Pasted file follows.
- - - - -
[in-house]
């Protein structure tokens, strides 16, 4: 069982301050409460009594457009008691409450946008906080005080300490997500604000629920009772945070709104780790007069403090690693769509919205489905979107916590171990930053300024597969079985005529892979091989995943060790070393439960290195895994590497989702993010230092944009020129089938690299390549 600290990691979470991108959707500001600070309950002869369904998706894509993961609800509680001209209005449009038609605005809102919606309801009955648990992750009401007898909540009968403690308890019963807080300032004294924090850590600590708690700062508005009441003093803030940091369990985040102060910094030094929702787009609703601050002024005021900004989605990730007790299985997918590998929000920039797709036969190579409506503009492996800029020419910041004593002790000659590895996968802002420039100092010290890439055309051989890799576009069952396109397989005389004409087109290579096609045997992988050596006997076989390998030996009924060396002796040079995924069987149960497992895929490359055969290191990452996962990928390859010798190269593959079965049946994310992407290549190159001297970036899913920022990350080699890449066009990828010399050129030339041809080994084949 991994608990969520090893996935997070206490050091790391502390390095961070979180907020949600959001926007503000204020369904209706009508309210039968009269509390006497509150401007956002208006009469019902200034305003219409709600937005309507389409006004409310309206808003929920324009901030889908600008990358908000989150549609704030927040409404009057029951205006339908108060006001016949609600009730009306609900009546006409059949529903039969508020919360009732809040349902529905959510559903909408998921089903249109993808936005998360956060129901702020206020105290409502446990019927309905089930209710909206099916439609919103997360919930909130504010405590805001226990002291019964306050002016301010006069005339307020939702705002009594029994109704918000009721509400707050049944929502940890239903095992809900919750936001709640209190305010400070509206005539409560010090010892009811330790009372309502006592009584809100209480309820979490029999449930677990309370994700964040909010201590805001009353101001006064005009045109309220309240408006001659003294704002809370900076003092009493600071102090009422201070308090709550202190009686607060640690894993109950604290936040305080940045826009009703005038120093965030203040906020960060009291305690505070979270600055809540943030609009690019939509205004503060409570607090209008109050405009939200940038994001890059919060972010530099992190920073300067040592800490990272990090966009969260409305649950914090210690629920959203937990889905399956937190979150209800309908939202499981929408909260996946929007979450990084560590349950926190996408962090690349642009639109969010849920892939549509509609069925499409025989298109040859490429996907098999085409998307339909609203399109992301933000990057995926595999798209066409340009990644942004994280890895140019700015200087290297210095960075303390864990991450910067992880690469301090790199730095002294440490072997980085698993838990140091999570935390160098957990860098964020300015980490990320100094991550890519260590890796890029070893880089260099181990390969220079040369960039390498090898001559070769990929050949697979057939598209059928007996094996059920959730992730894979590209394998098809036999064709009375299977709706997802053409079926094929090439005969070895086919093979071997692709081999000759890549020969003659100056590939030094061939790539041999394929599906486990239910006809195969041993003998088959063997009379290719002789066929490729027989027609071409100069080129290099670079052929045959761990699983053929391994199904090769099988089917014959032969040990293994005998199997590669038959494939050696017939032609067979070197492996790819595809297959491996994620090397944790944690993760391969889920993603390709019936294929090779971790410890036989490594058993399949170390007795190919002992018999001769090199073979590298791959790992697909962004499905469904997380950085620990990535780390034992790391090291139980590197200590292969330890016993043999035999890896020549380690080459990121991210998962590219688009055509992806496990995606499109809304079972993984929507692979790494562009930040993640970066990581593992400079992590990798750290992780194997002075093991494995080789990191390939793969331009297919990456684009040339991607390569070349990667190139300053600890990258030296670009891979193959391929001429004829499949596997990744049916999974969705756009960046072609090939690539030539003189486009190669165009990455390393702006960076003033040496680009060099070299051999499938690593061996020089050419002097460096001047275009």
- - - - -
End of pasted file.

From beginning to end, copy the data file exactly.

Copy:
[in-house]
């Protein structure tokens, strides 16, 4: 069982301050409460009594457009008691409450946008906080005080300490997500604000629920009772945070709104780790007069403090690693769509919205489905979107916590171990930053300024597969079985005529892979091989995943060790070393439960290195895994590497989702993010230092944009020129089938690299390549 600290990691979470991108959707500001600070309950002869369904998706894509993961609800509680001209209005449009038609605005809102919606309801009955648990992750009401007898909540009968403690308890019963807080300032004294924090850590600590708690700062508005009441003093803030940091369990985040102060910094030094929702787009609703601050002024005021900004989605990730007790299985997918590998929000920039797709036969190579409506503009492996800029020419910041004593002790000659590895996968802002420039100092010290890439055309051989890799576009069952396109397989005389004409087109290579096609045997992988050596006997076989390998030996009924060396002796040079995924069987149960497992895929490359055969290191990452996962990928390859010798190269593959079965049946994310992407290549190159001297970036899913920022990350080699890449066009990828010399050129030339041809080994084949 991994608990969520090893996935997070206490050091790391502390390095961070979180907020949600959001926007503000204020369904209706009508309210039968009269509390006497509150401007956002208006009469019902200034305003219409709600937005309507389409006004409310309206808003929920324009901030889908600008990358908000989150549609704030927040409404009057029951205006339908108060006001016949609600009730009306609900009546006409059949529903039969508020919360009732809040349902529905959510559903909408998921089903249109993808936005998360956060129901702020206020105290409502446990019927309905089930209710909206099916439609919103997360919930909130504010405590805001226990002291019964306050002016301010006069005339307020939702705002009594029994109704918000009721509400707050049944929502940890239903095992809900919750936001709640209190305010400070509206005539409560010090010892009811330790009372309502006592009584809100209480309820979490029999449930677990309370994700964040909010201590805001009353101001006064005009045109309220309240408006001659003294704002809370900076003092009493600071102090009422201070308090709550202190009686607060640690894993109950604290936040305080940045826009009703005038120093965030203040906020960060009291305690505070979270600055809540943030609009690019939509205004503060409570607090209008109050405009939200940038994001890059919060972010530099992190920073300067040592800490990272990090966009969260409305649950914090210690629920959203937990889905399956937190979150209800309908939202499981929408909260996946929007979450990084560590349950926190996408962090690349642009639109969010849920892939549509509609069925499409025989298109040859490429996907098999085409998307339909609203399109992301933000990057995926595999798209066409340009990644942004994280890895140019700015200087290297210095960075303390864990991450910067992880690469301090790199730095002294440490072997980085698993838990140091999570935390160098957990860098964020300015980490990320100094991550890519260590890796890029070893880089260099181990390969220079040369960039390498090898001559070769990929050949697979057939598209059928007996094996059920959730992730894979590209394998098809036999064709009375299977709706997802053409079926094929090439005969070895086919093979071997692709081999000759890549020969003659100056590939030094061939790539041999394929599906486990239910006809195969041993003998088959063997009379290719002789066929490729027989027609071409100069080129290099670079052929045959761990699983053929391994199904090769099988089917014959032969040990293994005998199997590669038959494939050696017939032609067979070197492996790819595809297959491996994620090397944790944690993760391969889920993603390709019936294929090779971790410890036989490594058993399949170390007795190919002992018999001769090199073979590298791959790992697909962004499905469904997380950085620990990535780390034992790391090291139980590197200590292969330890016993043999035999890896020549380690080459990121991210998962590219688009055509992806496990995606499109809304079972993984929507692979790494562009930040993640970066990581593992400079992590990798750290992780194997002075093991494995080789990191390939793969331009297919990456684009040339991607390569070349990667190139300053600890990258030296670009891979193959391929001429004829499949596997990744049916999974969705756009960046072609090939690539030539003189486009190669165009990455390393702006960076003033040496680009060099070299051999499938690593061996020089050419002097460096001047275009």